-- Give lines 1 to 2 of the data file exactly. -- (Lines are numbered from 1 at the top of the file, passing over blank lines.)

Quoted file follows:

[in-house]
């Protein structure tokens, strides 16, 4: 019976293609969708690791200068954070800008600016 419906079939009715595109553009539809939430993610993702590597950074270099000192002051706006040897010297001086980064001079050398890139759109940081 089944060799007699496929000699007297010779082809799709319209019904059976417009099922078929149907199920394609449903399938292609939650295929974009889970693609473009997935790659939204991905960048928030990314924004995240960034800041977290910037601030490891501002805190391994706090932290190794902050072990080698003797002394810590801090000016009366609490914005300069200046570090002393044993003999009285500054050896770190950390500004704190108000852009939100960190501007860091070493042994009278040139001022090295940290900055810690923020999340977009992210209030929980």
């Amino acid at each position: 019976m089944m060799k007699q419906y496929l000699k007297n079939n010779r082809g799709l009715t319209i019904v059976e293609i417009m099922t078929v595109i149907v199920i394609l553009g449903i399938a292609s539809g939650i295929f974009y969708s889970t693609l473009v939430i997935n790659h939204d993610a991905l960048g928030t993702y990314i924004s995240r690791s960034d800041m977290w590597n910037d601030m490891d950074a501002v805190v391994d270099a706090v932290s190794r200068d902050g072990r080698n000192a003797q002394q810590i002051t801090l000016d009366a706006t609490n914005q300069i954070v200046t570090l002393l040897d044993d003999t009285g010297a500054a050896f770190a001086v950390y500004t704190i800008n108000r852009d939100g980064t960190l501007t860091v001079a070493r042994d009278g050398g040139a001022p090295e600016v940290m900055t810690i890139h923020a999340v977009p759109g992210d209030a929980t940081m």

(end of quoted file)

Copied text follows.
[in-house]
């Protein structure tokens, strides 16, 4: 019976293609969708690791200068954070800008600016 419906079939009715595109553009539809939430993610993702590597950074270099000192002051706006040897010297001086980064001079050398890139759109940081 089944060799007699496929000699007297010779082809799709319209019904059976417009099922078929149907199920394609449903399938292609939650295929974009889970693609473009997935790659939204991905960048928030990314924004995240960034800041977290910037601030490891501002805190391994706090932290190794902050072990080698003797002394810590801090000016009366609490914005300069200046570090002393044993003999009285500054050896770190950390500004704190108000852009939100960190501007860091070493042994009278040139001022090295940290900055810690923020999340977009992210209030929980």